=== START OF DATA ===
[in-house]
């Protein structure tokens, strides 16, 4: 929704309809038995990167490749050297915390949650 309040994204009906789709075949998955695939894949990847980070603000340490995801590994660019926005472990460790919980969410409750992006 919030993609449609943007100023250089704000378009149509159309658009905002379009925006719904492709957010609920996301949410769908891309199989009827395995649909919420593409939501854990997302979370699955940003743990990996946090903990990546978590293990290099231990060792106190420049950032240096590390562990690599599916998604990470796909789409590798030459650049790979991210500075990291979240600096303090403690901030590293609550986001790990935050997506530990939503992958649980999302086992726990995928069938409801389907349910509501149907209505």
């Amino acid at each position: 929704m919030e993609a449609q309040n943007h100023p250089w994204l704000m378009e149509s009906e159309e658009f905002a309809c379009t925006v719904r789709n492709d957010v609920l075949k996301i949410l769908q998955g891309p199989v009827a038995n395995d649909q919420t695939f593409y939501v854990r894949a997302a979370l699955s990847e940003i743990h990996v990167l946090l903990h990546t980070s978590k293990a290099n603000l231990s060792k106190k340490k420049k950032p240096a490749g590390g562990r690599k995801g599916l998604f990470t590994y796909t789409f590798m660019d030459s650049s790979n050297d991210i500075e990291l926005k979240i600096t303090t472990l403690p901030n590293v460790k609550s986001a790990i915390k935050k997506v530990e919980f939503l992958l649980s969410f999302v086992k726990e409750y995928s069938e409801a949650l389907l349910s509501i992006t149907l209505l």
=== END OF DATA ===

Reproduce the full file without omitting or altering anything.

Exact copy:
[in-house]
């Protein structure tokens, strides 16, 4: 929704309809038995990167490749050297915390949650 309040994204009906789709075949998955695939894949990847980070603000340490995801590994660019926005472990460790919980969410409750992006 919030993609449609943007100023250089704000378009149509159309658009905002379009925006719904492709957010609920996301949410769908891309199989009827395995649909919420593409939501854990997302979370699955940003743990990996946090903990990546978590293990290099231990060792106190420049950032240096590390562990690599599916998604990470796909789409590798030459650049790979991210500075990291979240600096303090403690901030590293609550986001790990935050997506530990939503992958649980999302086992726990995928069938409801389907349910509501149907209505």
């Amino acid at each position: 929704m919030e993609a449609q309040n943007h100023p250089w994204l704000m378009e149509s009906e159309e658009f905002a309809c379009t925006v719904r789709n492709d957010v609920l075949k996301i949410l769908q998955g891309p199989v009827a038995n395995d649909q919420t695939f593409y939501v854990r894949a997302a979370l699955s990847e940003i743990h990996v990167l946090l903990h990546t980070s978590k293990a290099n603000l231990s060792k106190k340490k420049k950032p240096a490749g590390g562990r690599k995801g599916l998604f990470t590994y796909t789409f590798m660019d030459s650049s790979n050297d991210i500075e990291l926005k979240i600096t303090t472990l403690p901030n590293v460790k609550s986001a790990i915390k935050k997506v530990e919980f939503l992958l649980s969410f999302v086992k726990e409750y995928s069938e409801a949650l389907l349910s509501i992006t149907l209505l």